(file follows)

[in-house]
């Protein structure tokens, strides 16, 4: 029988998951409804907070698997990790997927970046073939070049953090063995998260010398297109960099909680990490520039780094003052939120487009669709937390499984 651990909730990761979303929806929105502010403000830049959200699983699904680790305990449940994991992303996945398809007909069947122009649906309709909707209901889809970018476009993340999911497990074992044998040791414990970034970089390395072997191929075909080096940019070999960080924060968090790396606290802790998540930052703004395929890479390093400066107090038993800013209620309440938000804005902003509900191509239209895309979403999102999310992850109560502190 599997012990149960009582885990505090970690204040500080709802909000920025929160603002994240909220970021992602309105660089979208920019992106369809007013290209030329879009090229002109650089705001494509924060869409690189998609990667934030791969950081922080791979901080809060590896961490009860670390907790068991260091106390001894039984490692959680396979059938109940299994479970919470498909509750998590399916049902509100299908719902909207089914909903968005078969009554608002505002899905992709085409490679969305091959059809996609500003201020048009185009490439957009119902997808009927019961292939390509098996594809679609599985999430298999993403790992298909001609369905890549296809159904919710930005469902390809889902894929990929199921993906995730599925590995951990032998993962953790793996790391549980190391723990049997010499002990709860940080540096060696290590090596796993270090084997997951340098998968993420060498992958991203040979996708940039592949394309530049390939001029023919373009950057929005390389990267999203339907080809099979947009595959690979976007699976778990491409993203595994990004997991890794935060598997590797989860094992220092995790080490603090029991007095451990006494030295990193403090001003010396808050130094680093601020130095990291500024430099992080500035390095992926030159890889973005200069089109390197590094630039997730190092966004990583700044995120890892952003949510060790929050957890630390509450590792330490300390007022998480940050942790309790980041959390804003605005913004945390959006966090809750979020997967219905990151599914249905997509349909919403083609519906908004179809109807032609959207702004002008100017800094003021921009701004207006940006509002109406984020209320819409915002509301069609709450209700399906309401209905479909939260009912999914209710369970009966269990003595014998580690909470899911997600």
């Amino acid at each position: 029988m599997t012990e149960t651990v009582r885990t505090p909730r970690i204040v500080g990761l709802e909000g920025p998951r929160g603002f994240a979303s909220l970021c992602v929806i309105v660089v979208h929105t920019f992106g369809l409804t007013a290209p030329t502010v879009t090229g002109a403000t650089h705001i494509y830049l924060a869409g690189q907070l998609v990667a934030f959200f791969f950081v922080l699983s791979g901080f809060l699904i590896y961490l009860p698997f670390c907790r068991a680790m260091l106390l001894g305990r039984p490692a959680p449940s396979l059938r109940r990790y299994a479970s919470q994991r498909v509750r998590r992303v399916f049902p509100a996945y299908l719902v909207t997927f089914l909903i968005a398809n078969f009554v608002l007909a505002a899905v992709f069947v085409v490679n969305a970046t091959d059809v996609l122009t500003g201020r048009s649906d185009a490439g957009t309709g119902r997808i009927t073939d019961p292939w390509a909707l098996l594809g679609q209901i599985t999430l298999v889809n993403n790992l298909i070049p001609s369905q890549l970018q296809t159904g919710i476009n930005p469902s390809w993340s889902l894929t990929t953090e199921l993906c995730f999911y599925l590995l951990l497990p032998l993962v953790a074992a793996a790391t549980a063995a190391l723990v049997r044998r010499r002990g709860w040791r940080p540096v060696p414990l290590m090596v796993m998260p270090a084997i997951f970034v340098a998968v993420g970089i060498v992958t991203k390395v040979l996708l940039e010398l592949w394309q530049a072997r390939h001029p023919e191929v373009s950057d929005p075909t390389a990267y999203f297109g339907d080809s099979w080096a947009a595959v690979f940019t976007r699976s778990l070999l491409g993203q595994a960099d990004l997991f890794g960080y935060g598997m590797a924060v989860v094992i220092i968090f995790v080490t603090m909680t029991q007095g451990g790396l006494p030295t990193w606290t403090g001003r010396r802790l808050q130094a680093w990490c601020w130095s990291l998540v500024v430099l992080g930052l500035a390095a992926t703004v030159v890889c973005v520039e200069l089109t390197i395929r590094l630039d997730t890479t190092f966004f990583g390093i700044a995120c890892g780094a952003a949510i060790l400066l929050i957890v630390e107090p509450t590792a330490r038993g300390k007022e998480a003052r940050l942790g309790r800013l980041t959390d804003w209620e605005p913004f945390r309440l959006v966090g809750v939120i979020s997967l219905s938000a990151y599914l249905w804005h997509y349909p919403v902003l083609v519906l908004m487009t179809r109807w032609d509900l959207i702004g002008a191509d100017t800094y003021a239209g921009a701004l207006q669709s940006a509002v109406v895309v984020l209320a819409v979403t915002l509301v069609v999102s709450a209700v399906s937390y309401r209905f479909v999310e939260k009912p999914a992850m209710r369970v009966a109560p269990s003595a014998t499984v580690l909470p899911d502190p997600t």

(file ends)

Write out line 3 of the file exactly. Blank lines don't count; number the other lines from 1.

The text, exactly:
């Amino acid at each position: 029988m599997t012990e149960t651990v009582r885990t505090p909730r970690i204040v500080g990761l709802e909000g920025p998951r929160g603002f994240a979303s909220l970021c992602v929806i309105v660089v979208h929105t920019f992106g369809l409804t007013a290209p030329t502010v879009t090229g002109a403000t650089h705001i494509y830049l924060a869409g690189q907070l998609v990667a934030f959200f791969f950081v922080l699983s791979g901080f809060l699904i590896y961490l009860p698997f670390c907790r068991a680790m260091l106390l001894g305990r039984p490692a959680p449940s396979l059938r109940r990790y299994a479970s919470q994991r498909v509750r998590r992303v399916f049902p509100a996945y299908l719902v909207t997927f089914l909903i968005a398809n078969f009554v608002l007909a505002a899905v992709f069947v085409v490679n969305a970046t091959d059809v996609l122009t500003g201020r048009s649906d185009a490439g957009t309709g119902r997808i009927t073939d019961p292939w390509a909707l098996l594809g679609q209901i599985t999430l298999v889809n993403n790992l298909i070049p001609s369905q890549l970018q296809t159904g919710i476009n930005p469902s390809w993340s889902l894929t990929t953090e199921l993906c995730f999911y599925l590995l951990l497990p032998l993962v953790a074992a793996a790391t549980a063995a190391l723990v049997r044998r010499r002990g709860w040791r940080p540096v060696p414990l290590m090596v796993m998260p270090a084997i997951f970034v340098a998968v993420g970089i060498v992958t991203k390395v040979l996708l940039e010398l592949w394309q530049a072997r390939h001029p023919e191929v373009s950057d929005p075909t390389a990267y999203f297109g339907d080809s099979w080096a947009a595959v690979f940019t976007r699976s778990l070999l491409g993203q595994a960099d990004l997991f890794g960080y935060g598997m590797a924060v989860v094992i220092i968090f995790v080490t603090m909680t029991q007095g451990g790396l006494p030295t990193w606290t403090g001003r010396r802790l808050q130094a680093w990490c601020w130095s990291l998540v500024v430099l992080g930052l500035a390095a992926t703004v030159v890889c973005v520039e200069l089109t390197i395929r590094l630039d997730t890479t190092f966004f990583g390093i700044a995120c890892g780094a952003a949510i060790l400066l929050i957890v630390e107090p509450t590792a330490r038993g300390k007022e998480a003052r940050l942790g309790r800013l980041t959390d804003w209620e605005p913004f945390r309440l959006v966090g809750v939120i979020s997967l219905s938000a990151y599914l249905w804005h997509y349909p919403v902003l083609v519906l908004m487009t179809r109807w032609d509900l959207i702004g002008a191509d100017t800094y003021a239209g921009a701004l207006q669709s940006a509002v109406v895309v984020l209320a819409v979403t915002l509301v069609v999102s709450a209700v399906s937390y309401r209905f479909v999310e939260k009912p999914a992850m209710r369970v009966a109560p269990s003595a014998t499984v580690l909470p899911d502190p997600t």